10 Rules of engagement for your kids’ grandparents

Life gets complicated when your children have children! Here are a few simple tricks, from the perspective of a grandparent, that might smooth the bumpy places for lots of families.

  1. Don’t play favorites. Just as it is unhealthy for parents to play favorites with children, it’s not fun when adult children play favorites with grandparents. Adult children should try, as much as possible, to spread the love evenly. When you plan a vacation/visit/holiday with one grandparent, tell the other grandparents about it and plan “time,” with the other grandparent as well. This will help the grandparent who is being “left out” of the vacation feel s/he is still part of a bigger plan, and not being excluded.
  2. Grandparents have feelings too. Staying glued in front of a television when Grandparents come to visit understandably hurts feelings. Teach your children to be friendly with their grandparents. Of course, that doesn’t mean kids need to hug or touch when they don’t want, but prepare them to at least come out and welcome gramma after she drove an hour to see them. The kids don’t need to like the meatloaf or the sweaters she brought, but explain to the kids why they shouldn’t say they hate it. Part of growing up involves learning to be polite. Why not take advantage of the opportunities to explain, “It hurts Nana’s feelings when you won’t come out and say hi, ( or when you tell her that you hate what she cooked, or you complain about her gift).” Help your kids see that grandparents have feelings too, and we can avoid hurting their feelings by letting them know we appreciate their efforts.
  3. Admit to your children that your parents did an awful lot for you. Do you remember all the trouble you caused as a child? Not even considering the sleepless nights when you had colic, and how about what it took to send you through college? How about the scary dramas you caused as a teenager? You probably don’t remember any of that, but try. Unless you want your children to grow up and complain about you, model gratitude and respect for your parents, and forgive their mistakes.
  4. Divvy up gift giving duties. If one grandparent wants to give a big important gift, such as a child’s first iphone or car or pony, make sure the other grandparents are given the opportunity to go in on it. Big gifts are less divisive when they come from all the grandparents. Whether it’s chocolate, college savings, or trips to Europe, set up a gift sharing plan so that your kids know the difference between loving their grandparents and loving the stuff they gift.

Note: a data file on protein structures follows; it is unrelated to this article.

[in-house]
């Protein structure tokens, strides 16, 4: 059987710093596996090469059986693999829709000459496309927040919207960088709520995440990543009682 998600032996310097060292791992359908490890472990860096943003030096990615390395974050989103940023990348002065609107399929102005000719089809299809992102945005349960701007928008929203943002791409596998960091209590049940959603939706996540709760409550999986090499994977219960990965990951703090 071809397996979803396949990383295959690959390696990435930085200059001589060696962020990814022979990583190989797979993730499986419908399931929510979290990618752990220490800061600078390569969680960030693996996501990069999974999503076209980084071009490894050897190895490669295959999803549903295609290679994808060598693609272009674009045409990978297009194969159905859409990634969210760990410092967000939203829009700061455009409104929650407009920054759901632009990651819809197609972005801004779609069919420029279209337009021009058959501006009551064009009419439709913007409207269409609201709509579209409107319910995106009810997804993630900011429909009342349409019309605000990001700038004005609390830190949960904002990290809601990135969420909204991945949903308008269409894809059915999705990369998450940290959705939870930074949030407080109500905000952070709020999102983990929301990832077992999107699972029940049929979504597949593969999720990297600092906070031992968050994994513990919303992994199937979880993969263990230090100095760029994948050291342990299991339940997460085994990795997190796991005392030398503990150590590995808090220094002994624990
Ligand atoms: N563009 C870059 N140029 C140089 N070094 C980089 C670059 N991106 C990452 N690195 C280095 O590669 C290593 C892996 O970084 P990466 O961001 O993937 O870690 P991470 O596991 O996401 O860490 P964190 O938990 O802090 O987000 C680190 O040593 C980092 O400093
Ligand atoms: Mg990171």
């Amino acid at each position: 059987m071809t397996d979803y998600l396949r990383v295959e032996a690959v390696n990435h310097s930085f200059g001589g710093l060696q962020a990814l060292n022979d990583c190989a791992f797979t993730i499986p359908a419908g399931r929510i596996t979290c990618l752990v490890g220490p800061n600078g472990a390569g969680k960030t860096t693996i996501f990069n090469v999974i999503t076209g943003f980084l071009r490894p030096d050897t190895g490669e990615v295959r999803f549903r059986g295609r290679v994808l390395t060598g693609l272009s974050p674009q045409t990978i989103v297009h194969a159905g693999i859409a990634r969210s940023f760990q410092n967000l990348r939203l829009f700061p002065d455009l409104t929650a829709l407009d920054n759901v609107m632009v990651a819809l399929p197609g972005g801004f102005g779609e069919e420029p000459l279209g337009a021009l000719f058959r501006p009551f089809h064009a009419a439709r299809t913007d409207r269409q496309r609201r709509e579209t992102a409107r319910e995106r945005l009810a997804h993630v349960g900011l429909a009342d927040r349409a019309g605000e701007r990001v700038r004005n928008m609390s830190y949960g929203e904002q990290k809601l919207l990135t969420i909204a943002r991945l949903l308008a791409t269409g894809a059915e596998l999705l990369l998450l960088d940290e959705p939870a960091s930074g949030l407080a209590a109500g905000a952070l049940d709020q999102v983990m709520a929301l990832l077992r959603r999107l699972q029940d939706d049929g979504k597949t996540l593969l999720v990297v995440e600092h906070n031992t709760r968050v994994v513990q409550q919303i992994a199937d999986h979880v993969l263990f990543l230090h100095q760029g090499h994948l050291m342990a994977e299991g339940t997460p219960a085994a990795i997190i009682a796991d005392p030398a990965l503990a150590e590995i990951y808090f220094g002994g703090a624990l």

5. Lap time Encourage each child to spend a little bit of time visiting each guest. Help kids create lists of questions to ask grandparents. Being interviewed by grandchildren can help grandparents feel more like member of the family. Have grandparents take turns reading out loud or cooking with the kids. Even though the baby has a special thing for Nana, discourage monopolies at family gatherings. Spread the love around.
  6. Photos: Sure, Grandad and Jr. look adorable together, so take pictures! But make sure to get some photos of Jr. with Gramma too. It can be heart breaking for grandparents to look through pictures of big family gatherings, and discover they are not in the pictures. Show people you see them by taking pictures, and as a bonus you’ll have those to remember them when they are gone.
  7. Plan Holidays in advance. Look at your holiday and vacation plans for the entire coming year. You only have so many vacation days. Make sure both sets of grandparents have the opportunity to share similar amounts of vacation time with you.
  8. As Grandparents get old, visits may become less appealing. When grandparents are grieving, or dealing with profound life changes, help your children understand how your parents used to be. “My dad used to be so strong,” and “my Mom used to be so pretty,” or mom and dad “taught me how to swim” or “they used to dance at every party.” Your memories of better times not only help children cultivate compassion for their grandparents, you’re cultivating compassion for what you are experiencing as you watch your parents age.
  9. Think through expectations. Imagine your ideal parent and grandparent. Is it fair for you to expect your parents to meet your ideal? Grandparents can’t be someone they aren’t. They can only be who they are, not who you want them to be. Appreciate them for who they are, and your children will be better able to appreciate you for who you are.
  10. Your parents likely miss the “old you,” just as you might miss “the old them.” But they are still your parents. Sure, your kids can call them Granny and Grampy, but you should still call them Mom and Dad.

About Jenny Ruth Yasi

author, sailor, animal trainer,rally, agility and freestyle competitor, owner/proprietor Whole Dog Camp, now located in Freeport, Maine. For 31 years we lived on Peaks Island Maine. Now we are sailing with our 2 dogs in the Bahamas, and will return to Maine in 2017
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